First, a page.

A busy day in Dublin helped push the Iseq overall index up by almost 1 per cent with strong gains in AIB.
In London, although the FTSE was up on the day, it recorded its first week of losses in seven while Europe’s Stoxx 600 ended at its strongest level in 10 years.
In the US, American Express and IBM weighed on the Dow Jones while Nike and Philip Morris were the main drivers of the S&P.
The Iseq index closed up just shy of 1 per cent after a relatively busy session.
The big mover on the last day of the trading week was AIB which, with more than 18.5 million shares traded, closed up 4.4 per cent at €5.69. Its main competitor, Bank of Ireland, followed suit and ended up 3.34 per cent at €8.05 although with six times fewer shares traded on the day.
In the UK, budget airline Easyjet received an analyst upgrade which appeared to help its Irish rival, Ryanair. Europe’s largest airline by passenger numbers closed up 1.44 per cent in Dublin at €16.76.
Following news that the chairman of Independent News and Media will step down in March, shares in the newspaper group rallied and ultimately closed up by 4.17 per cent at 10 cent.
There was significant interest in Irish property companies on Friday with Glenveagh leading the downward charge, down by 1.19 per cent on the day, followed by Green Reit which fell by 0.5 per cent. Hibernia Reit and Ires Reit closed the day in the green, up 1.93 per cent and 0.55 per cent respectively.
While the FTSE 100 rose 0.4 per cent, it was down 0.8 per cent on the week, its first week of losses in seven.
Britain’s biggest flooring retailer, Carpetright sank to a record low, slumping 39 per cent after warning that profits would miss expectations.
Crematorium operator Dignity sank 50 per cent after warning on 2018 profit. A price battle forced it to cut funeral prices by about a quarter to preserve market share.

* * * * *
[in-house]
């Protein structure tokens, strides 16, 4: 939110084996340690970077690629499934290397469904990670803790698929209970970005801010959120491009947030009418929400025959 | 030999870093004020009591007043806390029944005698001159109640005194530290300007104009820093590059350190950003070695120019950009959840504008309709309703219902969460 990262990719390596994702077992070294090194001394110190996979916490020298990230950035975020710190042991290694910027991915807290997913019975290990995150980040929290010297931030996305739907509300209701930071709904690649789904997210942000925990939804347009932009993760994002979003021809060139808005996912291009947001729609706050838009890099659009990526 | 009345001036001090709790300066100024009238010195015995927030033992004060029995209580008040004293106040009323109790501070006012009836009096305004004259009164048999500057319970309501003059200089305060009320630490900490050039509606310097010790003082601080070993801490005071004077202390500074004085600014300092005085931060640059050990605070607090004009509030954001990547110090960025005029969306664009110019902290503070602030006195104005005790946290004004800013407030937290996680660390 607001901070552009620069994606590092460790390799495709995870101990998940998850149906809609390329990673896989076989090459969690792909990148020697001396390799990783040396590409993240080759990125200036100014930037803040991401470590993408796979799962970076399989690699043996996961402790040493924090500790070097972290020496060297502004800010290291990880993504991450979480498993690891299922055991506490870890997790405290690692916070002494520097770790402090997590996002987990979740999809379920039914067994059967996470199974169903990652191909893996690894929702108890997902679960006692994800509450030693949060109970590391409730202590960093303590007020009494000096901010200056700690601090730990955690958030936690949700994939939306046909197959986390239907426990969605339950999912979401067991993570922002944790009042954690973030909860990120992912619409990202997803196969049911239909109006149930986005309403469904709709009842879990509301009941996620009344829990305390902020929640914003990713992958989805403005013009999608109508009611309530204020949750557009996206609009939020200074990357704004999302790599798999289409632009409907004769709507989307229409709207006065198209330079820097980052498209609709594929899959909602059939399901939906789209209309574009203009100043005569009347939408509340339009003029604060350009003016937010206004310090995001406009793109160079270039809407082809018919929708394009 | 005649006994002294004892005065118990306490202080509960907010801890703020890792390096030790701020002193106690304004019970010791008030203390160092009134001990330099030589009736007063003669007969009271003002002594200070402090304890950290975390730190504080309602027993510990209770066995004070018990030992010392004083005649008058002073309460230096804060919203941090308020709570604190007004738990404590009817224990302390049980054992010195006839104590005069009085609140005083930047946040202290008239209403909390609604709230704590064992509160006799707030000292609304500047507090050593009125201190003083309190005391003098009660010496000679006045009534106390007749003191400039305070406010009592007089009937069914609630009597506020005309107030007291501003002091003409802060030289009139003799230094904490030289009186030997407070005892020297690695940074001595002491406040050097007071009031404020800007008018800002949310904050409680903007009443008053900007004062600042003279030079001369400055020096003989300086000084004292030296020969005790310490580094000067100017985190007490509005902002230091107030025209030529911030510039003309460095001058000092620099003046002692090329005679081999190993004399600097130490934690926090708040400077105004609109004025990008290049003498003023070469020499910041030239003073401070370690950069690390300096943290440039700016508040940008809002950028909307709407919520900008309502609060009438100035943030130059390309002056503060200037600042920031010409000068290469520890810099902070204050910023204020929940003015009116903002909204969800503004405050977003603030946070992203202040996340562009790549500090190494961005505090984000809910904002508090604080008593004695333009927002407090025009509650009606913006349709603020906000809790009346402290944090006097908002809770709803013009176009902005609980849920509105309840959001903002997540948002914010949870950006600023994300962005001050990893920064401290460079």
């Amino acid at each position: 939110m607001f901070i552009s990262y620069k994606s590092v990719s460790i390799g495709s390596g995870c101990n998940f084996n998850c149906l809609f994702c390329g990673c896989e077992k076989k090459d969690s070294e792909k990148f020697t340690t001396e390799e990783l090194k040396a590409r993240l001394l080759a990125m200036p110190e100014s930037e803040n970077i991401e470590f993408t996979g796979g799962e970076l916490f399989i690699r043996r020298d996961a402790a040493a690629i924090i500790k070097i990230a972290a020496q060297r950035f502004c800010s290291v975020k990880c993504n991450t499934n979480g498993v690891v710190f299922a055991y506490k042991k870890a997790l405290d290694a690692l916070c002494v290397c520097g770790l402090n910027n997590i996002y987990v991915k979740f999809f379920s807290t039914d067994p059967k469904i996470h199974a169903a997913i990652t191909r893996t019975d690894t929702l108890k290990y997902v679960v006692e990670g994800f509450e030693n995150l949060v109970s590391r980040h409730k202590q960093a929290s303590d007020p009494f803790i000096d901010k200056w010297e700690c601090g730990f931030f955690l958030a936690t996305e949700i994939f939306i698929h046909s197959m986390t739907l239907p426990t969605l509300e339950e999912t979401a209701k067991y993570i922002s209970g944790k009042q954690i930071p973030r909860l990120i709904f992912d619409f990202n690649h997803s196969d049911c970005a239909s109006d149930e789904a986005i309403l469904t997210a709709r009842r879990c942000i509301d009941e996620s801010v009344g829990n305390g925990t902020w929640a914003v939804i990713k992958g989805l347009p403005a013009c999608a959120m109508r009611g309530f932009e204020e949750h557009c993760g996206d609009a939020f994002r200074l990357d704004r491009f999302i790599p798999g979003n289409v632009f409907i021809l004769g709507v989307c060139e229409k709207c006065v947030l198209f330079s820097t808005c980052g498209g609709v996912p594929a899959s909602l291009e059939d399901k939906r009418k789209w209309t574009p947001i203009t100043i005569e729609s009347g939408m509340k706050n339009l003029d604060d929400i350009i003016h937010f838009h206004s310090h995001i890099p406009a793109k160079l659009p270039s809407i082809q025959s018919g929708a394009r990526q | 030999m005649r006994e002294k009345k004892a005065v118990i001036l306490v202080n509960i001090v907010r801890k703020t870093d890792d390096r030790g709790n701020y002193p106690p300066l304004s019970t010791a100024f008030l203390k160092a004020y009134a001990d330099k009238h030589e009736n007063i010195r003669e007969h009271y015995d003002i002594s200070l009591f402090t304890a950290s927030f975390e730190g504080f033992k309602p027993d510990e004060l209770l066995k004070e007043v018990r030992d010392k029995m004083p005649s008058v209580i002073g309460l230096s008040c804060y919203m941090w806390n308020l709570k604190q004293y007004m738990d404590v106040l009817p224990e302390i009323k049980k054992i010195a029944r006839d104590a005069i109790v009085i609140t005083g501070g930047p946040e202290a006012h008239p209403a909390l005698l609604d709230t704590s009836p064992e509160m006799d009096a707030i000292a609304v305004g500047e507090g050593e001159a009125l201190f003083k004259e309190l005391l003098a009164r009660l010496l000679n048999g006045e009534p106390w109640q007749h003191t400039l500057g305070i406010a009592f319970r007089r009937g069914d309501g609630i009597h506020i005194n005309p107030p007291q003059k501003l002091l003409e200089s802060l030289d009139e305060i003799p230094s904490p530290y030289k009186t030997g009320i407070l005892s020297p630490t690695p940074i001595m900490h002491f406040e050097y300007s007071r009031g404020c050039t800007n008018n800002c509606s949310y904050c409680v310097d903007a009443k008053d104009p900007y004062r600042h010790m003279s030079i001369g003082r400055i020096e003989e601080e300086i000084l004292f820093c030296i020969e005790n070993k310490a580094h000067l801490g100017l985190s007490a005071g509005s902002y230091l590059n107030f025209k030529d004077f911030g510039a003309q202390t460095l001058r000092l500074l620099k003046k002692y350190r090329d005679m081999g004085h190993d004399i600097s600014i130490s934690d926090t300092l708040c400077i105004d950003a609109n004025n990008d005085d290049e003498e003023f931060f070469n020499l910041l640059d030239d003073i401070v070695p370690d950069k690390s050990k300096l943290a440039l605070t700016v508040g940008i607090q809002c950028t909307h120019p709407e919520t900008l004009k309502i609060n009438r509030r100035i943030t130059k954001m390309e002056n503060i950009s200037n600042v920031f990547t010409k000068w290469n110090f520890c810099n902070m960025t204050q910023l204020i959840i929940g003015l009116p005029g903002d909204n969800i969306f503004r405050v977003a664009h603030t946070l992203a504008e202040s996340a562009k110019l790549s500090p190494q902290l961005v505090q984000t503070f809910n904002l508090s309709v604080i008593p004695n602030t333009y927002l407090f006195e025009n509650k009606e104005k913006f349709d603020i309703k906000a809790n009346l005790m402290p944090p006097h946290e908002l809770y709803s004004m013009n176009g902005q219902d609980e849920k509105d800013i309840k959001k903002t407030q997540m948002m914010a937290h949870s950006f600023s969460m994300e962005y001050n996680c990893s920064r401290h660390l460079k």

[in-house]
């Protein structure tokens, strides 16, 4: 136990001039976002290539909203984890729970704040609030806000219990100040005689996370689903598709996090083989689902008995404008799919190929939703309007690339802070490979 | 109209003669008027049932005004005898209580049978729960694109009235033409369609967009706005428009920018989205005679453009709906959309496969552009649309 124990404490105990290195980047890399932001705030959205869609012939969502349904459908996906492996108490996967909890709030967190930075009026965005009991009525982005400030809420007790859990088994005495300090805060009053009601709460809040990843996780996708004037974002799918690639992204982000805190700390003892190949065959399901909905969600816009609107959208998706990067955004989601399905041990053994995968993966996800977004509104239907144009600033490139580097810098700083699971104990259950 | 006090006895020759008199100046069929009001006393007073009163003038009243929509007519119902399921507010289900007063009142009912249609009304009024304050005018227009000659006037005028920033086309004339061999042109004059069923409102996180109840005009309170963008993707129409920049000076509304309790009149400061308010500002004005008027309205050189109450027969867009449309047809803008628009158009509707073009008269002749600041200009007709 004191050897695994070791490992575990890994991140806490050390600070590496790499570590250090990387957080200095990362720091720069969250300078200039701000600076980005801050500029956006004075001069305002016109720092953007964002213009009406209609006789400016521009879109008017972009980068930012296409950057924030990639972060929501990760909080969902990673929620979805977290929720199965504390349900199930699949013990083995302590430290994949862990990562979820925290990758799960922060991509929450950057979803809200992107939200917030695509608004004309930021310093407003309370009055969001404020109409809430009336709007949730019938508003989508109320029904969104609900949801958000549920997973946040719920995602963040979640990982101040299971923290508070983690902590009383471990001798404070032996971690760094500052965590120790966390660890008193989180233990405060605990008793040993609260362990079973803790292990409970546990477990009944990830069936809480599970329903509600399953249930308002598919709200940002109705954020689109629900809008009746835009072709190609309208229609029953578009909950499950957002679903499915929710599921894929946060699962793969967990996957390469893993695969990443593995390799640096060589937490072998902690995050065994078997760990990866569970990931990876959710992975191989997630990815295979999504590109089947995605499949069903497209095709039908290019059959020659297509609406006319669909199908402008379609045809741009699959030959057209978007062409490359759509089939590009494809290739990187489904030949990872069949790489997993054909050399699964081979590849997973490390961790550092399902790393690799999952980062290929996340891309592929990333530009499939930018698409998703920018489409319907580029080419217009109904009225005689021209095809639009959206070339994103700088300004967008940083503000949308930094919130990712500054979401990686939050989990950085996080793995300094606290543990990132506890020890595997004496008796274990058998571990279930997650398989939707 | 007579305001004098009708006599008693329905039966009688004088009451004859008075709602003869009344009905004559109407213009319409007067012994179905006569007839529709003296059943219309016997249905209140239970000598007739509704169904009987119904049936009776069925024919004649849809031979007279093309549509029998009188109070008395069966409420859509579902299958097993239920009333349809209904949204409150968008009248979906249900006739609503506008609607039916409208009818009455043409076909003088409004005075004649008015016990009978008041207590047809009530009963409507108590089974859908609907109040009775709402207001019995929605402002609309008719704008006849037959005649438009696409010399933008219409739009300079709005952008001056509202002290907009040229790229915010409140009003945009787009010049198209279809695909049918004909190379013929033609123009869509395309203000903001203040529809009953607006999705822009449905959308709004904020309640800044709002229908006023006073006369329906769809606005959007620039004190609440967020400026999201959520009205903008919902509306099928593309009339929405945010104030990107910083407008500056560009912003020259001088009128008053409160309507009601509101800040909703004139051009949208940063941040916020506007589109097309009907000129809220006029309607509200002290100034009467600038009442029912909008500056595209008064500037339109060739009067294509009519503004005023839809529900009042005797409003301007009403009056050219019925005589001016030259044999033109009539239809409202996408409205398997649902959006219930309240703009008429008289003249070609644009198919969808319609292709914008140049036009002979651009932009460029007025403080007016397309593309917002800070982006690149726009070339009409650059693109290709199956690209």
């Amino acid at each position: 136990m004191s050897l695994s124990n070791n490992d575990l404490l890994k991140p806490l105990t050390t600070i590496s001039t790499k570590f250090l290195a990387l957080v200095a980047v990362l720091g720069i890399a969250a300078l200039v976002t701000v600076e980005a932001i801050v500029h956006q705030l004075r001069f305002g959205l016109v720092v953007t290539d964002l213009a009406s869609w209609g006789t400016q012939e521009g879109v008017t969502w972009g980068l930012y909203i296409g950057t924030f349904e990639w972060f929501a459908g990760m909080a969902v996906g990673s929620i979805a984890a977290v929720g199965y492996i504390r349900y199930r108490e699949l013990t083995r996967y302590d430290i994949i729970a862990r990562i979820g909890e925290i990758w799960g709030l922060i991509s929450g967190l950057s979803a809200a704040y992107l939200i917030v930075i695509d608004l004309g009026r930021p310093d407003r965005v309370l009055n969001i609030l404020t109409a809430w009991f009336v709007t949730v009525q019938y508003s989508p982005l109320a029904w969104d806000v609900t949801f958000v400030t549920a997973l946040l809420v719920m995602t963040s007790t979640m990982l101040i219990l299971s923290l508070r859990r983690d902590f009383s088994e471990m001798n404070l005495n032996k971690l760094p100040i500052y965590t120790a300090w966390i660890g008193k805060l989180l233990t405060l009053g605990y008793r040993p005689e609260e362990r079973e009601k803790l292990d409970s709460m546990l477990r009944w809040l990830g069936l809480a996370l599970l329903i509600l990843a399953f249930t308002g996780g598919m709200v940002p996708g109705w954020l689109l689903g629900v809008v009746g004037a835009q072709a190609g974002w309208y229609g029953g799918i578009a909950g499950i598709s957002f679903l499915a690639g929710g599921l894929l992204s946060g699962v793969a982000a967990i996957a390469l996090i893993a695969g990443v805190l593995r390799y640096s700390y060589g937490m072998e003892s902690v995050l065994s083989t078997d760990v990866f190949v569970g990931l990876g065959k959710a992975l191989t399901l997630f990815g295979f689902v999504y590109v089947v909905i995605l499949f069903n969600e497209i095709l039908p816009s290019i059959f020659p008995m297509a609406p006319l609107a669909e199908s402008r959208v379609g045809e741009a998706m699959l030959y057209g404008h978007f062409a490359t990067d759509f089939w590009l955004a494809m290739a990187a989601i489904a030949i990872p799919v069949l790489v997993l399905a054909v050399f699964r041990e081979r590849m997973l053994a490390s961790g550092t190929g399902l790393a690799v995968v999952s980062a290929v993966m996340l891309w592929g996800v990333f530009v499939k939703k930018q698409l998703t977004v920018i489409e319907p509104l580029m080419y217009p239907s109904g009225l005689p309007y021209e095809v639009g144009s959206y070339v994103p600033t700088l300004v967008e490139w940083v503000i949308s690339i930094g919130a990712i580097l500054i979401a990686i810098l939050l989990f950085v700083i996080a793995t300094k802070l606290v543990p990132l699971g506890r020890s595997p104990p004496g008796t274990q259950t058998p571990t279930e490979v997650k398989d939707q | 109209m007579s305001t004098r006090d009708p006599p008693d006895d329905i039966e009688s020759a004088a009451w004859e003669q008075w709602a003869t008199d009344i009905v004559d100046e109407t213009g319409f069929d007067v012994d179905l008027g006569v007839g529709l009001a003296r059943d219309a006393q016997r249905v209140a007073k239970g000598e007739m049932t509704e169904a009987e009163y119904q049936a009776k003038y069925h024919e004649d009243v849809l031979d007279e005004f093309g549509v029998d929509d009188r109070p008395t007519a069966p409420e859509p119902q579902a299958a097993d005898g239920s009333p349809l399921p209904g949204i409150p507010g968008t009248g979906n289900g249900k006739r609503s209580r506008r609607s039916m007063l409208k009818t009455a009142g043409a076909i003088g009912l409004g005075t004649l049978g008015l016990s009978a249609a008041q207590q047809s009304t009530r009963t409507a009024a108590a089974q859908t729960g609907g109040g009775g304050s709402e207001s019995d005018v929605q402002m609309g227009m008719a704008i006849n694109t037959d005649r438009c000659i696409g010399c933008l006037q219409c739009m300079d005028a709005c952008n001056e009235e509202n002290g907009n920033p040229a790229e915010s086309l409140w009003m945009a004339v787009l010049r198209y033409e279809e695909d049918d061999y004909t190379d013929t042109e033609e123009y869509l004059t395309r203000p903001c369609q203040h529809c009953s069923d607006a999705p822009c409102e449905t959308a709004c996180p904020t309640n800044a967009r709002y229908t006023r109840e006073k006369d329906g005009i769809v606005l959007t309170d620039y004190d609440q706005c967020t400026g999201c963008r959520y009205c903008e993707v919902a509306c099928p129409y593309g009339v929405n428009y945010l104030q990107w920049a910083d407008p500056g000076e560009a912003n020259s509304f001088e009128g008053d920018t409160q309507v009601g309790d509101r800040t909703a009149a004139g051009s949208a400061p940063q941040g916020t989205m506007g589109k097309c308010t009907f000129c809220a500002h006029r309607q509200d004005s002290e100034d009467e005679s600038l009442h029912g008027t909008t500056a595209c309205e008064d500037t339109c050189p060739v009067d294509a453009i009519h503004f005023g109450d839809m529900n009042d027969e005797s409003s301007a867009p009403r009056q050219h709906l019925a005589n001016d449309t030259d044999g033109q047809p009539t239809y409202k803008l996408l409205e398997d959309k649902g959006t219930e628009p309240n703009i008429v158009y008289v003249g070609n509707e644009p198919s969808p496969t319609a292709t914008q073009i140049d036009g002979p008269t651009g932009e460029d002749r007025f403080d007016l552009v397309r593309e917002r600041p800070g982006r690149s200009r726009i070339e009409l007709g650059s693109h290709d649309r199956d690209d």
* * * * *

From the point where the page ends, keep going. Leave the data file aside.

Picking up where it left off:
Among other notable movers, EasyJet rose to the top of the blue-chip index, up 4.7 per cent, after an upgrade from Morgan Stanley analysts citing consolidation in the short-haul airline industry and a strong euro-sterling exchange rate as supportive factors.
The euro zone’s Stoxx benchmark index closed up 0.73 per cent, its highest level in 10 years.
Stocks were higher across all sectors at the exception of energy, down 0.77 per cent, tracking a fall in crude prices.
The European Personal and Households goods index moved in the opposite direction, jumping 1.5 per cent with Adidas up 6.9 per cent and France’s SEB recording a 4 per cent rise.
The basic resources index, where big mining stocks are listed, rose 0.6 per cent as metals prices were buoyed by the first acceleration in China’s economic growth in seven years.
Software AG rose 1.7 per cent to its highest level in 18 years, supported by the prospect of a rise in 2018 earnings as a result of tax reforms in the United States.
Philip Morris, Nike and Home Depot were the main drivers of the S&P, following positive brokerage recommendations on their stocks.
The Dow Jones Industrial Average was down weighed down by IBM and American Express. IBM fell 3.75 per cent despite posting its first revenue rise in 23 quarters. The company warned that a higher tax rate this year would eat into its profit.
American Express slipped after the credit card issuer posted its first quarterly loss in 26 years and said it would not buy back shares for the next six months due to the impact of US tax reforms.
– Additional reporting: ReutersTags: Adidas, AIB, American Express, Bank of Ireland, Business, Carpetright, China, Dignity, Dublin(IE), EasyJet, Europe, France, Hibernia HMDC, Home Depot, IBM, Independent News, Ireland, Ires Reit, Irish Stock Exchange, London(GB), Market News, Markets, Media, New York City, Nike, Philip Morris, Ryanair, SEB, Software, Stanley Morgan, United Kingdom, United States